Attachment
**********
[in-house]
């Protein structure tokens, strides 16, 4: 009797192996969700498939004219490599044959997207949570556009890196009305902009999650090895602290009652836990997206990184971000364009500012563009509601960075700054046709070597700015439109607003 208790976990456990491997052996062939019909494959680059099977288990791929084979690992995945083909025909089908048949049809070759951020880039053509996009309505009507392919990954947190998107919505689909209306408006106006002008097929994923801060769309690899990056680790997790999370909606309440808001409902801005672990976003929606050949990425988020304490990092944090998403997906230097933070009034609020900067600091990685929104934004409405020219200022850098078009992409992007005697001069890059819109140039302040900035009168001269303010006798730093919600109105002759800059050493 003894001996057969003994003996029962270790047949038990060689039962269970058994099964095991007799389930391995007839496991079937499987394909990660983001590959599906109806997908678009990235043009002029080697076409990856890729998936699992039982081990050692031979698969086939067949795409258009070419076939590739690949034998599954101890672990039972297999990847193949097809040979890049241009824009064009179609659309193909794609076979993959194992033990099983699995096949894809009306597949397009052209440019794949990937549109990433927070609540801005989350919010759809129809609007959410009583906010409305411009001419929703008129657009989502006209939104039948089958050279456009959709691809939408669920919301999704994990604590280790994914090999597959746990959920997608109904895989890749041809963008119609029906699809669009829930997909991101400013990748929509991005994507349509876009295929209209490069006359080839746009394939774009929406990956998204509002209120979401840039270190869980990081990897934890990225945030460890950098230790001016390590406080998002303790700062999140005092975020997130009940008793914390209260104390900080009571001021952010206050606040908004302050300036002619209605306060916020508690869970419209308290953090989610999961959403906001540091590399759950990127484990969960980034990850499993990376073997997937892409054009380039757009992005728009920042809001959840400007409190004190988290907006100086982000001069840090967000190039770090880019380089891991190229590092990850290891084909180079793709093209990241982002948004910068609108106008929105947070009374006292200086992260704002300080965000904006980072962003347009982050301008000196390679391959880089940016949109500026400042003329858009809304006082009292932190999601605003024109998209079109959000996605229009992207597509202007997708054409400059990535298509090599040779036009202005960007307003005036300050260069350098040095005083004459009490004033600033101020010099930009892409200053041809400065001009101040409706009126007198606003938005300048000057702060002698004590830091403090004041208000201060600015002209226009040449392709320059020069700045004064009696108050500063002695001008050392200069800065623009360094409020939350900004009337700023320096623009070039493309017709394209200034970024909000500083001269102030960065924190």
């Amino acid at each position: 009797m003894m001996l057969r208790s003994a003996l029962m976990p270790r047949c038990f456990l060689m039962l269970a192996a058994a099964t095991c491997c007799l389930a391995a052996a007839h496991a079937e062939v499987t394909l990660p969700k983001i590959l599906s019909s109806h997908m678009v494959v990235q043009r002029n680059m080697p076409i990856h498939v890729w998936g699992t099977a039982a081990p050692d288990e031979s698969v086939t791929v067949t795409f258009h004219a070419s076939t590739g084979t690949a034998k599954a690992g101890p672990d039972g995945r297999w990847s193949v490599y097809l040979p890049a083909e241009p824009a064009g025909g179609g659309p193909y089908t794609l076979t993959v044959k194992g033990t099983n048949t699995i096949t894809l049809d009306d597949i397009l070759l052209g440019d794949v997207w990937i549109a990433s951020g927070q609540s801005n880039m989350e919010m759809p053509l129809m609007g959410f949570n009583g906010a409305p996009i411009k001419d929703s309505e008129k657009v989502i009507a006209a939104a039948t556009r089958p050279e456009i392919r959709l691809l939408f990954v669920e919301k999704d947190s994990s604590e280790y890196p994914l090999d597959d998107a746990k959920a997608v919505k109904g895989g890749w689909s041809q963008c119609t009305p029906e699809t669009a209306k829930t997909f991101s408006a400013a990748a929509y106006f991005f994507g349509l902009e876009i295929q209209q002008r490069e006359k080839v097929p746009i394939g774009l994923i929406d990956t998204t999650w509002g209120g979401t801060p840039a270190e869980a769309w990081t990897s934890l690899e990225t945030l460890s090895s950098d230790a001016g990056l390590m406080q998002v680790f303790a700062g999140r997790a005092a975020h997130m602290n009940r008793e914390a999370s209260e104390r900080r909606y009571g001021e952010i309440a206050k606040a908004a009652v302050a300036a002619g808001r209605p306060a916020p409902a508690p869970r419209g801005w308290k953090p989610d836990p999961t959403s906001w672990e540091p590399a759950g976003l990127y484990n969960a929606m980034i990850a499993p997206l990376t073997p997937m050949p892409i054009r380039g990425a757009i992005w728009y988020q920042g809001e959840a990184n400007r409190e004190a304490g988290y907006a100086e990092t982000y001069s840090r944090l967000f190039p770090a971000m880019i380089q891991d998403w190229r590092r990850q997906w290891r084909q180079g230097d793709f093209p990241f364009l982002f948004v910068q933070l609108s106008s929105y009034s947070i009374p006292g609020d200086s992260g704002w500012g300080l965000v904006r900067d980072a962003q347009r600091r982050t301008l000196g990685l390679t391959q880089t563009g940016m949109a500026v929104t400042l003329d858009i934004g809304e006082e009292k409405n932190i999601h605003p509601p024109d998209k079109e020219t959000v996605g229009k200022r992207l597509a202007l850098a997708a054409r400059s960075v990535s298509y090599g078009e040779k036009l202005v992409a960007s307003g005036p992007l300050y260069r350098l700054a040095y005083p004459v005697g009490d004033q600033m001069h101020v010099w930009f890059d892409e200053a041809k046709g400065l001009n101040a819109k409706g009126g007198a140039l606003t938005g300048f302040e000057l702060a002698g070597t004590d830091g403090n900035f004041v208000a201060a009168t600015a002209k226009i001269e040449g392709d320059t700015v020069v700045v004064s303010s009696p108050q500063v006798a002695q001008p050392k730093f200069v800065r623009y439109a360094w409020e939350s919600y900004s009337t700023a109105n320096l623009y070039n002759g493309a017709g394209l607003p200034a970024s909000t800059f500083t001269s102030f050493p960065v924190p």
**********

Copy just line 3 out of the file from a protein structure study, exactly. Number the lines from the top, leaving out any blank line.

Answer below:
């Amino acid at each position: 009797m003894m001996l057969r208790s003994a003996l029962m976990p270790r047949c038990f456990l060689m039962l269970a192996a058994a099964t095991c491997c007799l389930a391995a052996a007839h496991a079937e062939v499987t394909l990660p969700k983001i590959l599906s019909s109806h997908m678009v494959v990235q043009r002029n680059m080697p076409i990856h498939v890729w998936g699992t099977a039982a081990p050692d288990e031979s698969v086939t791929v067949t795409f258009h004219a070419s076939t590739g084979t690949a034998k599954a690992g101890p672990d039972g995945r297999w990847s193949v490599y097809l040979p890049a083909e241009p824009a064009g025909g179609g659309p193909y089908t794609l076979t993959v044959k194992g033990t099983n048949t699995i096949t894809l049809d009306d597949i397009l070759l052209g440019d794949v997207w990937i549109a990433s951020g927070q609540s801005n880039m989350e919010m759809p053509l129809m609007g959410f949570n009583g906010a409305p996009i411009k001419d929703s309505e008129k657009v989502i009507a006209a939104a039948t556009r089958p050279e456009i392919r959709l691809l939408f990954v669920e919301k999704d947190s994990s604590e280790y890196p994914l090999d597959d998107a746990k959920a997608v919505k109904g895989g890749w689909s041809q963008c119609t009305p029906e699809t669009a209306k829930t997909f991101s408006a400013a990748a929509y106006f991005f994507g349509l902009e876009i295929q209209q002008r490069e006359k080839v097929p746009i394939g774009l994923i929406d990956t998204t999650w509002g209120g979401t801060p840039a270190e869980a769309w990081t990897s934890l690899e990225t945030l460890s090895s950098d230790a001016g990056l390590m406080q998002v680790f303790a700062g999140r997790a005092a975020h997130m602290n009940r008793e914390a999370s209260e104390r900080r909606y009571g001021e952010i309440a206050k606040a908004a009652v302050a300036a002619g808001r209605p306060a916020p409902a508690p869970r419209g801005w308290k953090p989610d836990p999961t959403s906001w672990e540091p590399a759950g976003l990127y484990n969960a929606m980034i990850a499993p997206l990376t073997p997937m050949p892409i054009r380039g990425a757009i992005w728009y988020q920042g809001e959840a990184n400007r409190e004190a304490g988290y907006a100086e990092t982000y001069s840090r944090l967000f190039p770090a971000m880019i380089q891991d998403w190229r590092r990850q997906w290891r084909q180079g230097d793709f093209p990241f364009l982002f948004v910068q933070l609108s106008s929105y009034s947070i009374p006292g609020d200086s992260g704002w500012g300080l965000v904006r900067d980072a962003q347009r600091r982050t301008l000196g990685l390679t391959q880089t563009g940016m949109a500026v929104t400042l003329d858009i934004g809304e006082e009292k409405n932190i999601h605003p509601p024109d998209k079109e020219t959000v996605g229009k200022r992207l597509a202007l850098a997708a054409r400059s960075v990535s298509y090599g078009e040779k036009l202005v992409a960007s307003g005036p992007l300050y260069r350098l700054a040095y005083p004459v005697g009490d004033q600033m001069h101020v010099w930009f890059d892409e200053a041809k046709g400065l001009n101040a819109k409706g009126g007198a140039l606003t938005g300048f302040e000057l702060a002698g070597t004590d830091g403090n900035f004041v208000a201060a009168t600015a002209k226009i001269e040449g392709d320059t700015v020069v700045v004064s303010s009696p108050q500063v006798a002695q001008p050392k730093f200069v800065r623009y439109a360094w409020e939350s919600y900004s009337t700023a109105n320096l623009y070039n002759g493309a017709g394209l607003p200034a970024s909000t800059f500083t001269s102030f050493p960065v924190p």